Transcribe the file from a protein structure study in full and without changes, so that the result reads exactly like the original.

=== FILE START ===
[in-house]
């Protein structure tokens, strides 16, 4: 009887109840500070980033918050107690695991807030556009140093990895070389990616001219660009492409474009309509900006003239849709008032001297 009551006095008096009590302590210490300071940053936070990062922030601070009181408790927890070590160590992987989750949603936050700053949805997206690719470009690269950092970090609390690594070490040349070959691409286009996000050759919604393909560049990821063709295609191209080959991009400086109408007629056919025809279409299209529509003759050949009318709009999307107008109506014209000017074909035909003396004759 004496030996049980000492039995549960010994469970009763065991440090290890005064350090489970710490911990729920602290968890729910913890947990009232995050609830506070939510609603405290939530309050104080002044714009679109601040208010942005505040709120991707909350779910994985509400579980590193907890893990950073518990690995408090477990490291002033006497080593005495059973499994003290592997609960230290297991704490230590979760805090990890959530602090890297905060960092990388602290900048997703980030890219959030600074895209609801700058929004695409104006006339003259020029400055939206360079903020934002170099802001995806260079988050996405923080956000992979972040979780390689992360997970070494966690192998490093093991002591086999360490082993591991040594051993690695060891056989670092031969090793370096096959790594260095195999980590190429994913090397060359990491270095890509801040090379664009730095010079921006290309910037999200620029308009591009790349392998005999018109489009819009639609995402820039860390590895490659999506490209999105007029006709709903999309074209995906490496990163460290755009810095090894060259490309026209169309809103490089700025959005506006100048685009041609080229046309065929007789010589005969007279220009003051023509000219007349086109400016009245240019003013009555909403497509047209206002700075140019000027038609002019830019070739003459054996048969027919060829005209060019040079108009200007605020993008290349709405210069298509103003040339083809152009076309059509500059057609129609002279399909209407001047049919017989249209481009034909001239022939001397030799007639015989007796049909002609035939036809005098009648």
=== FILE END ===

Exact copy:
[in-house]
């Protein structure tokens, strides 16, 4: 009887109840500070980033918050107690695991807030556009140093990895070389990616001219660009492409474009309509900006003239849709008032001297 009551006095008096009590302590210490300071940053936070990062922030601070009181408790927890070590160590992987989750949603936050700053949805997206690719470009690269950092970090609390690594070490040349070959691409286009996000050759919604393909560049990821063709295609191209080959991009400086109408007629056919025809279409299209529509003759050949009318709009999307107008109506014209000017074909035909003396004759 004496030996049980000492039995549960010994469970009763065991440090290890005064350090489970710490911990729920602290968890729910913890947990009232995050609830506070939510609603405290939530309050104080002044714009679109601040208010942005505040709120991707909350779910994985509400579980590193907890893990950073518990690995408090477990490291002033006497080593005495059973499994003290592997609960230290297991704490230590979760805090990890959530602090890297905060960092990388602290900048997703980030890219959030600074895209609801700058929004695409104006006339003259020029400055939206360079903020934002170099802001995806260079988050996405923080956000992979972040979780390689992360997970070494966690192998490093093991002591086999360490082993591991040594051993690695060891056989670092031969090793370096096959790594260095195999980590190429994913090397060359990491270095890509801040090379664009730095010079921006290309910037999200620029308009591009790349392998005999018109489009819009639609995402820039860390590895490659999506490209999105007029006709709903999309074209995906490496990163460290755009810095090894060259490309026209169309809103490089700025959005506006100048685009041609080229046309065929007789010589005969007279220009003051023509000219007349086109400016009245240019003013009555909403497509047209206002700075140019000027038609002019830019070739003459054996048969027919060829005209060019040079108009200007605020993008290349709405210069298509103003040339083809152009076309059509500059057609129609002279399909209407001047049919017989249209481009034909001239022939001397030799007639015989007796049909002609035939036809005098009648």